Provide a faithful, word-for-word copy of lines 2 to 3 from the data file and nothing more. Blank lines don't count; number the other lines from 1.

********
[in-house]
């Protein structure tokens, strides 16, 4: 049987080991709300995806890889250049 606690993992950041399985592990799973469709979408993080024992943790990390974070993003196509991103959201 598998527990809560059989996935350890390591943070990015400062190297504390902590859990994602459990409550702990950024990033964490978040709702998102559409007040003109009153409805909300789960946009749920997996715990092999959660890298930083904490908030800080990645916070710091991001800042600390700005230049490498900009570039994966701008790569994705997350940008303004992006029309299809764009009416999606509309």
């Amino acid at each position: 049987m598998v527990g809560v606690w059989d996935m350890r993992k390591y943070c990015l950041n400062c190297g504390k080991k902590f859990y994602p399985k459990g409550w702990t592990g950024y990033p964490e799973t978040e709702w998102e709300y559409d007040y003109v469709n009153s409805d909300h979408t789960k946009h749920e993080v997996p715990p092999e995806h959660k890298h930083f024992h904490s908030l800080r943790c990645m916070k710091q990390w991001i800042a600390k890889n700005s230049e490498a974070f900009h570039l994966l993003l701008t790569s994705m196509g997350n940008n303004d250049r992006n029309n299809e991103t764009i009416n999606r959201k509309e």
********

């Protein structure tokens, strides 16, 4: 049987080991709300995806890889250049 606690993992950041399985592990799973469709979408993080024992943790990390974070993003196509991103959201 598998527990809560059989996935350890390591943070990015400062190297504390902590859990994602459990409550702990950024990033964490978040709702998102559409007040003109009153409805909300789960946009749920997996715990092999959660890298930083904490908030800080990645916070710091991001800042600390700005230049490498900009570039994966701008790569994705997350940008303004992006029309299809764009009416999606509309």
């Amino acid at each position: 049987m598998v527990g809560v606690w059989d996935m350890r993992k390591y943070c990015l950041n400062c190297g504390k080991k902590f859990y994602p399985k459990g409550w702990t592990g950024y990033p964490e799973t978040e709702w998102e709300y559409d007040y003109v469709n009153s409805d909300h979408t789960k946009h749920e993080v997996p715990p092999e995806h959660k890298h930083f024992h904490s908030l800080r943790c990645m916070k710091q990390w991001i800042a600390k890889n700005s230049e490498a974070f900009h570039l994966l993003l701008t790569s994705m196509g997350n940008n303004d250049r992006n029309n299809e991103t764009i009416n999606r959201k509309e």